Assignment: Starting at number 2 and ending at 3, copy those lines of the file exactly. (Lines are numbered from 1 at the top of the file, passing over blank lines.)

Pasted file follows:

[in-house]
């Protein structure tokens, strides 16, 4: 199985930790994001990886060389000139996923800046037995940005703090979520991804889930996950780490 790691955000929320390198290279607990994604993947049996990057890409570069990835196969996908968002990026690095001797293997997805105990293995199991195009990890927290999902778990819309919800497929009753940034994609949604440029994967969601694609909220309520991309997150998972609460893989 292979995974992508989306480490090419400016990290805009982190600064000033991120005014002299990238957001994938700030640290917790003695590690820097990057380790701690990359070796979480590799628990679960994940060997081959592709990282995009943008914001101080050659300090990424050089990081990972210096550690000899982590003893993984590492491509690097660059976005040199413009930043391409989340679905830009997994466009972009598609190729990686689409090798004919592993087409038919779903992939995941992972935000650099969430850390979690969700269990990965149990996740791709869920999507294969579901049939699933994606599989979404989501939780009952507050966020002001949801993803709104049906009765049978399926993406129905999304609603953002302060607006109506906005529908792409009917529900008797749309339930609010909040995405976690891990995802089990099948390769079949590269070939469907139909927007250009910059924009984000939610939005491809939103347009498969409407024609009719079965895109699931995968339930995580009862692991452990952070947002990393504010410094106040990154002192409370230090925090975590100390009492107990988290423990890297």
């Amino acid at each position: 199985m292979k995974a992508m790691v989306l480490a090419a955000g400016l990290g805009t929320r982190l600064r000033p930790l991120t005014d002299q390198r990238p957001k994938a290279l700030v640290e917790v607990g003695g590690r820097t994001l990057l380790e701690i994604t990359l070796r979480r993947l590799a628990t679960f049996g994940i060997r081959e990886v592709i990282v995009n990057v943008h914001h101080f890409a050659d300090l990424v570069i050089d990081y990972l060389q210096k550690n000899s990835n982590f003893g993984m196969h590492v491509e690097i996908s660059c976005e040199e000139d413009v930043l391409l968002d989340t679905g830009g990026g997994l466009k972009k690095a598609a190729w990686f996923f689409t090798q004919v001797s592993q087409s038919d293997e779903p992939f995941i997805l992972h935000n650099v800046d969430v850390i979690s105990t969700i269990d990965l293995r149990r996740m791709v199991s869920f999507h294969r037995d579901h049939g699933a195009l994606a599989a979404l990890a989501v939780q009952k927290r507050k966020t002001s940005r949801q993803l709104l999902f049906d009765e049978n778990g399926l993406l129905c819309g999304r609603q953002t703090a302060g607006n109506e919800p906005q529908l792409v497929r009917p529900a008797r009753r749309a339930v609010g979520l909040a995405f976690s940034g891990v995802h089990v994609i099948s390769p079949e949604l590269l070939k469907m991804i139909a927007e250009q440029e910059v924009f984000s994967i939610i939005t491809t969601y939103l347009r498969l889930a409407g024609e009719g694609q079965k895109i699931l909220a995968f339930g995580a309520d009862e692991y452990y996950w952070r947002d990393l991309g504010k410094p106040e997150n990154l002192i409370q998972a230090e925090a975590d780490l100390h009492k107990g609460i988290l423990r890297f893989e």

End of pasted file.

């Protein structure tokens, strides 16, 4: 199985930790994001990886060389000139996923800046037995940005703090979520991804889930996950780490 790691955000929320390198290279607990994604993947049996990057890409570069990835196969996908968002990026690095001797293997997805105990293995199991195009990890927290999902778990819309919800497929009753940034994609949604440029994967969601694609909220309520991309997150998972609460893989 292979995974992508989306480490090419400016990290805009982190600064000033991120005014002299990238957001994938700030640290917790003695590690820097990057380790701690990359070796979480590799628990679960994940060997081959592709990282995009943008914001101080050659300090990424050089990081990972210096550690000899982590003893993984590492491509690097660059976005040199413009930043391409989340679905830009997994466009972009598609190729990686689409090798004919592993087409038919779903992939995941992972935000650099969430850390979690969700269990990965149990996740791709869920999507294969579901049939699933994606599989979404989501939780009952507050966020002001949801993803709104049906009765049978399926993406129905999304609603953002302060607006109506906005529908792409009917529900008797749309339930609010909040995405976690891990995802089990099948390769079949590269070939469907139909927007250009910059924009984000939610939005491809939103347009498969409407024609009719079965895109699931995968339930995580009862692991452990952070947002990393504010410094106040990154002192409370230090925090975590100390009492107990988290423990890297």
């Amino acid at each position: 199985m292979k995974a992508m790691v989306l480490a090419a955000g400016l990290g805009t929320r982190l600064r000033p930790l991120t005014d002299q390198r990238p957001k994938a290279l700030v640290e917790v607990g003695g590690r820097t994001l990057l380790e701690i994604t990359l070796r979480r993947l590799a628990t679960f049996g994940i060997r081959e990886v592709i990282v995009n990057v943008h914001h101080f890409a050659d300090l990424v570069i050089d990081y990972l060389q210096k550690n000899s990835n982590f003893g993984m196969h590492v491509e690097i996908s660059c976005e040199e000139d413009v930043l391409l968002d989340t679905g830009g990026g997994l466009k972009k690095a598609a190729w990686f996923f689409t090798q004919v001797s592993q087409s038919d293997e779903p992939f995941i997805l992972h935000n650099v800046d969430v850390i979690s105990t969700i269990d990965l293995r149990r996740m791709v199991s869920f999507h294969r037995d579901h049939g699933a195009l994606a599989a979404l990890a989501v939780q009952k927290r507050k966020t002001s940005r949801q993803l709104l999902f049906d009765e049978n778990g399926l993406l129905c819309g999304r609603q953002t703090a302060g607006n109506e919800p906005q529908l792409v497929r009917p529900a008797r009753r749309a339930v609010g979520l909040a995405f976690s940034g891990v995802h089990v994609i099948s390769p079949e949604l590269l070939k469907m991804i139909a927007e250009q440029e910059v924009f984000s994967i939610i939005t491809t969601y939103l347009r498969l889930a409407g024609e009719g694609q079965k895109i699931l909220a995968f339930g995580a309520d009862e692991y452990y996950w952070r947002d990393l991309g504010k410094p106040e997150n990154l002192i409370q998972a230090e925090a975590d780490l100390h009492k107990g609460i988290l423990r890297f893989e």